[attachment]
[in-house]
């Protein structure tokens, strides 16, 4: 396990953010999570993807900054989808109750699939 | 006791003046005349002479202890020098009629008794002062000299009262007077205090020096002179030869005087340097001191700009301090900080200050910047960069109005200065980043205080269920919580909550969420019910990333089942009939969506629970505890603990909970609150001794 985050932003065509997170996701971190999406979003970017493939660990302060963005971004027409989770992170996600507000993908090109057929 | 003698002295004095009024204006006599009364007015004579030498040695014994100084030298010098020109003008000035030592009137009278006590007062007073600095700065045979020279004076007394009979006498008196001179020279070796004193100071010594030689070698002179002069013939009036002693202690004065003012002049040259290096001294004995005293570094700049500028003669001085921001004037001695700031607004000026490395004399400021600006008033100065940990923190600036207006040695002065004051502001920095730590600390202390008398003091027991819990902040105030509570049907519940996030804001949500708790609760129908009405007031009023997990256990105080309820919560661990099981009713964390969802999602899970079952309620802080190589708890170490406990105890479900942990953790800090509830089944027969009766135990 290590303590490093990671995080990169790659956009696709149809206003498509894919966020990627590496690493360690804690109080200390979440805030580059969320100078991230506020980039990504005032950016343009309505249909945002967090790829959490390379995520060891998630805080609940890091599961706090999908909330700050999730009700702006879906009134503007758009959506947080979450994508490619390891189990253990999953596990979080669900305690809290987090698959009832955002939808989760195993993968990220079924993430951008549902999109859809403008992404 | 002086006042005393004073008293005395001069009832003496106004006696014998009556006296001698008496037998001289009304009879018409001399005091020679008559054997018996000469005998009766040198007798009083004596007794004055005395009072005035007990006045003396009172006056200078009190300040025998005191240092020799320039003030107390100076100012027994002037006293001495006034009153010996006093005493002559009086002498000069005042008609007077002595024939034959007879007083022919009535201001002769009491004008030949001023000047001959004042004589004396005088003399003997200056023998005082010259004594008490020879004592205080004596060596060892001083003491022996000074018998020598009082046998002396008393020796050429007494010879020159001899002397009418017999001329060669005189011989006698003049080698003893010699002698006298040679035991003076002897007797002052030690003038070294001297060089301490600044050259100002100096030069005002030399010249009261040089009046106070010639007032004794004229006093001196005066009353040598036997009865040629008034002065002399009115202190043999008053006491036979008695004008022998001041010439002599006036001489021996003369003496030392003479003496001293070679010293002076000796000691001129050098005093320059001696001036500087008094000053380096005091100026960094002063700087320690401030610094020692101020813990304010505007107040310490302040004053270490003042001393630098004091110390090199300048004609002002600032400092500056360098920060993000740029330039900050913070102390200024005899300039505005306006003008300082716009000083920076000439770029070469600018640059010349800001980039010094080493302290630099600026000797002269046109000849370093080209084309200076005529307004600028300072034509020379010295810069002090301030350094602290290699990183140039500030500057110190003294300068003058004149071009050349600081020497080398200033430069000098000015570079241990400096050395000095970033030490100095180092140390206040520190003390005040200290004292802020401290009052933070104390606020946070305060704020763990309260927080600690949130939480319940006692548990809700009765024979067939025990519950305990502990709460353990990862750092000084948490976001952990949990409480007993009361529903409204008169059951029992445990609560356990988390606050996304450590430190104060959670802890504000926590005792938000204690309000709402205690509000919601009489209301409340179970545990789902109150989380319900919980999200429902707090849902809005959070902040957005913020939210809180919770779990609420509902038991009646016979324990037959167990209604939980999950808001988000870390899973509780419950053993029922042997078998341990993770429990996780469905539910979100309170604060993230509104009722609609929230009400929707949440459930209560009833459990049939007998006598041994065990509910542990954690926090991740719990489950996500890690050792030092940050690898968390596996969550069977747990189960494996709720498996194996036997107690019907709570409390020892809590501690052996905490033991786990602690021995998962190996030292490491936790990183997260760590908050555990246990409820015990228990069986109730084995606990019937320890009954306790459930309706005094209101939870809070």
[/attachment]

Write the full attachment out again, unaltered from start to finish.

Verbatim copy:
[in-house]
């Protein structure tokens, strides 16, 4: 396990953010999570993807900054989808109750699939 | 006791003046005349002479202890020098009629008794002062000299009262007077205090020096002179030869005087340097001191700009301090900080200050910047960069109005200065980043205080269920919580909550969420019910990333089942009939969506629970505890603990909970609150001794 985050932003065509997170996701971190999406979003970017493939660990302060963005971004027409989770992170996600507000993908090109057929 | 003698002295004095009024204006006599009364007015004579030498040695014994100084030298010098020109003008000035030592009137009278006590007062007073600095700065045979020279004076007394009979006498008196001179020279070796004193100071010594030689070698002179002069013939009036002693202690004065003012002049040259290096001294004995005293570094700049500028003669001085921001004037001695700031607004000026490395004399400021600006008033100065940990923190600036207006040695002065004051502001920095730590600390202390008398003091027991819990902040105030509570049907519940996030804001949500708790609760129908009405007031009023997990256990105080309820919560661990099981009713964390969802999602899970079952309620802080190589708890170490406990105890479900942990953790800090509830089944027969009766135990 290590303590490093990671995080990169790659956009696709149809206003498509894919966020990627590496690493360690804690109080200390979440805030580059969320100078991230506020980039990504005032950016343009309505249909945002967090790829959490390379995520060891998630805080609940890091599961706090999908909330700050999730009700702006879906009134503007758009959506947080979450994508490619390891189990253990999953596990979080669900305690809290987090698959009832955002939808989760195993993968990220079924993430951008549902999109859809403008992404 | 002086006042005393004073008293005395001069009832003496106004006696014998009556006296001698008496037998001289009304009879018409001399005091020679008559054997018996000469005998009766040198007798009083004596007794004055005395009072005035007990006045003396009172006056200078009190300040025998005191240092020799320039003030107390100076100012027994002037006293001495006034009153010996006093005493002559009086002498000069005042008609007077002595024939034959007879007083022919009535201001002769009491004008030949001023000047001959004042004589004396005088003399003997200056023998005082010259004594008490020879004592205080004596060596060892001083003491022996000074018998020598009082046998002396008393020796050429007494010879020159001899002397009418017999001329060669005189011989006698003049080698003893010699002698006298040679035991003076002897007797002052030690003038070294001297060089301490600044050259100002100096030069005002030399010249009261040089009046106070010639007032004794004229006093001196005066009353040598036997009865040629008034002065002399009115202190043999008053006491036979008695004008022998001041010439002599006036001489021996003369003496030392003479003496001293070679010293002076000796000691001129050098005093320059001696001036500087008094000053380096005091100026960094002063700087320690401030610094020692101020813990304010505007107040310490302040004053270490003042001393630098004091110390090199300048004609002002600032400092500056360098920060993000740029330039900050913070102390200024005899300039505005306006003008300082716009000083920076000439770029070469600018640059010349800001980039010094080493302290630099600026000797002269046109000849370093080209084309200076005529307004600028300072034509020379010295810069002090301030350094602290290699990183140039500030500057110190003294300068003058004149071009050349600081020497080398200033430069000098000015570079241990400096050395000095970033030490100095180092140390206040520190003390005040200290004292802020401290009052933070104390606020946070305060704020763990309260927080600690949130939480319940006692548990809700009765024979067939025990519950305990502990709460353990990862750092000084948490976001952990949990409480007993009361529903409204008169059951029992445990609560356990988390606050996304450590430190104060959670802890504000926590005792938000204690309000709402205690509000919601009489209301409340179970545990789902109150989380319900919980999200429902707090849902809005959070902040957005913020939210809180919770779990609420509902038991009646016979324990037959167990209604939980999950808001988000870390899973509780419950053993029922042997078998341990993770429990996780469905539910979100309170604060993230509104009722609609929230009400929707949440459930209560009833459990049939007998006598041994065990509910542990954690926090991740719990489950996500890690050792030092940050690898968390596996969550069977747990189960494996709720498996194996036997107690019907709570409390020892809590501690052996905490033991786990602690021995998962190996030292490491936790990183997260760590908050555990246990409820015990228990069986109730084995606990019937320890009954306790459930309706005094209101939870809070």